Healthy Globe-trotting Blog 

http://www.abalancedbelly.co.uk/traveling-abroad-crohns-disease-part-1/?utm_source=ReviveOldPost&utm_medium=social&utm_campaign=ReviveOldPost

 

http://www.abalancedbelly.co.uk/traveling-abroad-crohns-disease-part-2/?utm_source=ReviveOldPost&utm_medium=social&utm_campaign=ReviveOldPost

 

Miss Lizzy Barlow travel Blog 

 www.missbarlow.com

 

Can't wait card for bathroom emergencies 

The European federation of Crohn’s and Colitis organisation (EFFCA)4 association website contains useful tips on living with IBD and a list of support groups throughout Europe who you can contact for country specific information or foreign language can’t wait toilet cards.  http://www.lifeandibd.org/european-support-groups.html

You can also obtain a foreign language ‘Can’t wait card’ that explains you have a medical condition meaning you need the toilet urgently from your local Crohn’s and Colitis organisation (e.g Crohn’s and Colitis UK).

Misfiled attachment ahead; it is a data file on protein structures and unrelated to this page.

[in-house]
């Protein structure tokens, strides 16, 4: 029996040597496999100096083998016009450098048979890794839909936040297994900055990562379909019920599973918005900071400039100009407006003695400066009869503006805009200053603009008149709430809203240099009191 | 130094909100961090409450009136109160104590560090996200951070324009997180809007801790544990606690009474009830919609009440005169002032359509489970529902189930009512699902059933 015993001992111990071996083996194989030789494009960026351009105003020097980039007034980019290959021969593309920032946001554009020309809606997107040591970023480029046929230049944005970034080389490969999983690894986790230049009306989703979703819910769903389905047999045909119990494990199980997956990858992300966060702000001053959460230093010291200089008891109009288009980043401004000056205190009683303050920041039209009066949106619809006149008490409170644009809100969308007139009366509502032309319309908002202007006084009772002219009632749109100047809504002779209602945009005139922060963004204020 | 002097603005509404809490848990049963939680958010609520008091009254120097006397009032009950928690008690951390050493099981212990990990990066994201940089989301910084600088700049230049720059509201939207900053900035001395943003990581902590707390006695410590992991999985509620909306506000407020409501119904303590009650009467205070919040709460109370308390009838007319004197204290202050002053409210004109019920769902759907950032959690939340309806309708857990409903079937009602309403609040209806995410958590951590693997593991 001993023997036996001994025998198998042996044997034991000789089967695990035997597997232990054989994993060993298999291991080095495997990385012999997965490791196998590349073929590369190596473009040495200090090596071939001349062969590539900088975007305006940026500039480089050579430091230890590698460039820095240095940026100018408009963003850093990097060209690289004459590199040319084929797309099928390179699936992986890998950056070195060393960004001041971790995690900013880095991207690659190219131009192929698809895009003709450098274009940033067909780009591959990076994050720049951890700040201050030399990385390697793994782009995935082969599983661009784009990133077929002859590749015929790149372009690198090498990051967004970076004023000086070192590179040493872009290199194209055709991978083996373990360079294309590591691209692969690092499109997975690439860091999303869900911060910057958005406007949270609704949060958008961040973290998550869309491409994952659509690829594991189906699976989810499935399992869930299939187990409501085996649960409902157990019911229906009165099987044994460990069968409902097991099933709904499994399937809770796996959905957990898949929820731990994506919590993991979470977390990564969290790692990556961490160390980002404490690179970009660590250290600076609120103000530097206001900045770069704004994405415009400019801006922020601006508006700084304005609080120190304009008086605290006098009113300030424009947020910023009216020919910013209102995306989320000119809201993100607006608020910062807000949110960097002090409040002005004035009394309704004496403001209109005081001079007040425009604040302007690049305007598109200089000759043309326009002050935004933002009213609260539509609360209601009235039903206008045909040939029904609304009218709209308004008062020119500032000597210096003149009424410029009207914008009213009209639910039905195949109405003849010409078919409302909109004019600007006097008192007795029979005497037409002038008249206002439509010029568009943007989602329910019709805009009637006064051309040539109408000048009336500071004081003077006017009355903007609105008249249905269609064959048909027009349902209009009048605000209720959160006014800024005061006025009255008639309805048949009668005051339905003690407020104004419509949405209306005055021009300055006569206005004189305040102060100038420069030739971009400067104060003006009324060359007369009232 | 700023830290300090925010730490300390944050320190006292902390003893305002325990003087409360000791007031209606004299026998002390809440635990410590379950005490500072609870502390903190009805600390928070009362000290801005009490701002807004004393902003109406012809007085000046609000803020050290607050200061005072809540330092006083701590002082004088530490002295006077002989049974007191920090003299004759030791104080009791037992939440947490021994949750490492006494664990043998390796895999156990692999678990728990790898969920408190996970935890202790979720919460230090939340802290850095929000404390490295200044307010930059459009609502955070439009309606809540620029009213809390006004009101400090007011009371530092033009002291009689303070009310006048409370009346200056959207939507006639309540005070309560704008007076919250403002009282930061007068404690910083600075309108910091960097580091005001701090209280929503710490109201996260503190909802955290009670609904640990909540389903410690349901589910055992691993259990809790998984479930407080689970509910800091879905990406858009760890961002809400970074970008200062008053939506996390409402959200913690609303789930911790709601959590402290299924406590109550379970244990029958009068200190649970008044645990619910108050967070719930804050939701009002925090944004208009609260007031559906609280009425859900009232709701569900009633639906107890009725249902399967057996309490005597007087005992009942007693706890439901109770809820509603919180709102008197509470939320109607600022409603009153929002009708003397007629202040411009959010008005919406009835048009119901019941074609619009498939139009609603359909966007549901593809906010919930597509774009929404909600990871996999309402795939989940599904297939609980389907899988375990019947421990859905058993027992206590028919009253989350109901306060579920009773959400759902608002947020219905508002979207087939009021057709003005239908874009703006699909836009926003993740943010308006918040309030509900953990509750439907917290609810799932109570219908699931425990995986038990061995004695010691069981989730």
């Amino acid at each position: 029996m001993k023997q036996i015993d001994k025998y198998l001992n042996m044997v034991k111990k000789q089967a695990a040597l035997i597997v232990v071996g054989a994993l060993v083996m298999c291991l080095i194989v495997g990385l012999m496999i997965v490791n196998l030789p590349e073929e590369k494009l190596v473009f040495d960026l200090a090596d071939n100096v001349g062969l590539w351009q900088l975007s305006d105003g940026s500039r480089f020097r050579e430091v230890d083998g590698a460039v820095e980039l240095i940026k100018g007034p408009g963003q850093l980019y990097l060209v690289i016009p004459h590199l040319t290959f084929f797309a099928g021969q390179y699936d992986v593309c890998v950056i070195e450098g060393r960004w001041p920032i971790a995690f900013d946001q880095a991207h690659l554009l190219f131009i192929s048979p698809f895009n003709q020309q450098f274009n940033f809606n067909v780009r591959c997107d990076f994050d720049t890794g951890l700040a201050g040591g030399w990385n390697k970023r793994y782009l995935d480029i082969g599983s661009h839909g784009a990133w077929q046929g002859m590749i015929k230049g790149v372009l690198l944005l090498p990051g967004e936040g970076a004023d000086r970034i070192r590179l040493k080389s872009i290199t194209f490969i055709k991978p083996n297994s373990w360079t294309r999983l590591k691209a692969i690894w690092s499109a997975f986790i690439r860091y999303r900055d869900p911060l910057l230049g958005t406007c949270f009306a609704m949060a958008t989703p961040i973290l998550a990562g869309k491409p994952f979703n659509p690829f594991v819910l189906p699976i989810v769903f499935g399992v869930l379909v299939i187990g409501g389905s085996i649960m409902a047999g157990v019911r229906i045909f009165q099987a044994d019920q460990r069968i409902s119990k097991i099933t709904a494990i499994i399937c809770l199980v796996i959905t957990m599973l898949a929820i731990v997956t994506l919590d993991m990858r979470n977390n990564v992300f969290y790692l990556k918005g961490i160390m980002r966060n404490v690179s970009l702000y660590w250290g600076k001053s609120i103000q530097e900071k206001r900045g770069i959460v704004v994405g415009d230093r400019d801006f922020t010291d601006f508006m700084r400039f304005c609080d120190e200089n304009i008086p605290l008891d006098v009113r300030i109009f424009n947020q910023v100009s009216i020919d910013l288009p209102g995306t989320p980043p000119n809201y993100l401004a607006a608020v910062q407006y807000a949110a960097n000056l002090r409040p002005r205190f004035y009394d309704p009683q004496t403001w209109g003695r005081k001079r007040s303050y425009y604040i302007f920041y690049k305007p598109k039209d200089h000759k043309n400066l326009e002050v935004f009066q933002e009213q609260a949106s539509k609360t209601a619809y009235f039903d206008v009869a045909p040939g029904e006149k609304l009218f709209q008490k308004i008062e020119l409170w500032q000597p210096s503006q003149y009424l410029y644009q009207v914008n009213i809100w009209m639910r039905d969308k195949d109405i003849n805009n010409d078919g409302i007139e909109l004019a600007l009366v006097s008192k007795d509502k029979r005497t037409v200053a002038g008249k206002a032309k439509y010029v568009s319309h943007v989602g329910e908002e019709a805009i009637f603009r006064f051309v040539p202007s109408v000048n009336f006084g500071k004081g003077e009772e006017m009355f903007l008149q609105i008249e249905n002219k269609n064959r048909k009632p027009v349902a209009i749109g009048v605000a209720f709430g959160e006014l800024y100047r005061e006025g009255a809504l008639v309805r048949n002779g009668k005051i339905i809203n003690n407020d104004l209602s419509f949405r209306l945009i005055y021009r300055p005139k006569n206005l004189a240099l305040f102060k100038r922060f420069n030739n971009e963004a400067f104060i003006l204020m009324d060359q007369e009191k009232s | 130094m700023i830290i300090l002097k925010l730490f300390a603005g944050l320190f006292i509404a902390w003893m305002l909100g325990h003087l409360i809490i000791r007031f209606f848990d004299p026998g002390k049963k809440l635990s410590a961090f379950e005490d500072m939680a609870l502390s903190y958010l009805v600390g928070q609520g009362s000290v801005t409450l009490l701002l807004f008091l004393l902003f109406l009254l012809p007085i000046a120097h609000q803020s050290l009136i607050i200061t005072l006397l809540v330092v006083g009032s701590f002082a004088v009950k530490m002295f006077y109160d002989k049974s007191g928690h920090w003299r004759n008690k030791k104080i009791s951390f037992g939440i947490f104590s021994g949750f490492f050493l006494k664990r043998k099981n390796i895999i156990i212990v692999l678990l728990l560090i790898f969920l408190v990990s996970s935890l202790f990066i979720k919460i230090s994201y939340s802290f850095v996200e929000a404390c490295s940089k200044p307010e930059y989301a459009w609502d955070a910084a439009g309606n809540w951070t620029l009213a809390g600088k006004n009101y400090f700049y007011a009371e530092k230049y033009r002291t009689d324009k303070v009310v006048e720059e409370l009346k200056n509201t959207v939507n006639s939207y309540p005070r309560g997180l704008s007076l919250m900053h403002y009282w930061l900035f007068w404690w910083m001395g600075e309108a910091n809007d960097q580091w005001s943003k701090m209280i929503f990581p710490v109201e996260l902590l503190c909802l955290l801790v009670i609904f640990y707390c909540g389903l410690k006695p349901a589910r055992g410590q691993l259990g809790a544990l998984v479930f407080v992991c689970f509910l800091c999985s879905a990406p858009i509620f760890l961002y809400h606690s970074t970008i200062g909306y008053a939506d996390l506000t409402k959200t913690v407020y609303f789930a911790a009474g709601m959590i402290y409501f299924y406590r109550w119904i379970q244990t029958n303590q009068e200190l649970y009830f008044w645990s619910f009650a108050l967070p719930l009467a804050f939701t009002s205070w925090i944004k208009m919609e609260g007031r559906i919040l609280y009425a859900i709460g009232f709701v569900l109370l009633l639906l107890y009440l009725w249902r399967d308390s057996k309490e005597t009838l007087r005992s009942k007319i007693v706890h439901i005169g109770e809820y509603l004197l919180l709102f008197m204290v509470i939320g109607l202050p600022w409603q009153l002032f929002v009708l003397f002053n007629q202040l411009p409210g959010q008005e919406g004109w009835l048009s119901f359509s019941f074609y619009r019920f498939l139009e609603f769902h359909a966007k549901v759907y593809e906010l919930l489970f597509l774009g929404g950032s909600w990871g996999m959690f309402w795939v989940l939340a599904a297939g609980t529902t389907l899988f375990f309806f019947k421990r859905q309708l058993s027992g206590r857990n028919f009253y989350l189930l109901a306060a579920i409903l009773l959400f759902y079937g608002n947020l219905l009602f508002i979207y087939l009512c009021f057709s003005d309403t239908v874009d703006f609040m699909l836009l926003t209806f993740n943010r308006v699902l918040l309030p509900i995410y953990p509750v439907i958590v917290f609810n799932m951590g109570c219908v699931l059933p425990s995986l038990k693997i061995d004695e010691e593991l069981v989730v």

See the managing travellers diarrhoea page for more useful information 

 

medic

You may find it useful to join MedicAlert Foundation, http://www.medicalert.org.uk/ an international network in over 100 countries. Emergency personnel and healthcare professionals are trained to recognise your MedicAlert I.D. jewellery so that they can get you the right treatment.

Emergency Travel Kit 4,6     

Carrying  a kit in your luggage that contains essentials that you may need during your trip will help remove anxiety about traveling away from home and enable you to be more prepared in the event of a bowel accident.  It is a good idea to pack this in your hand luggage. Suggested things for the emergency travel kit include: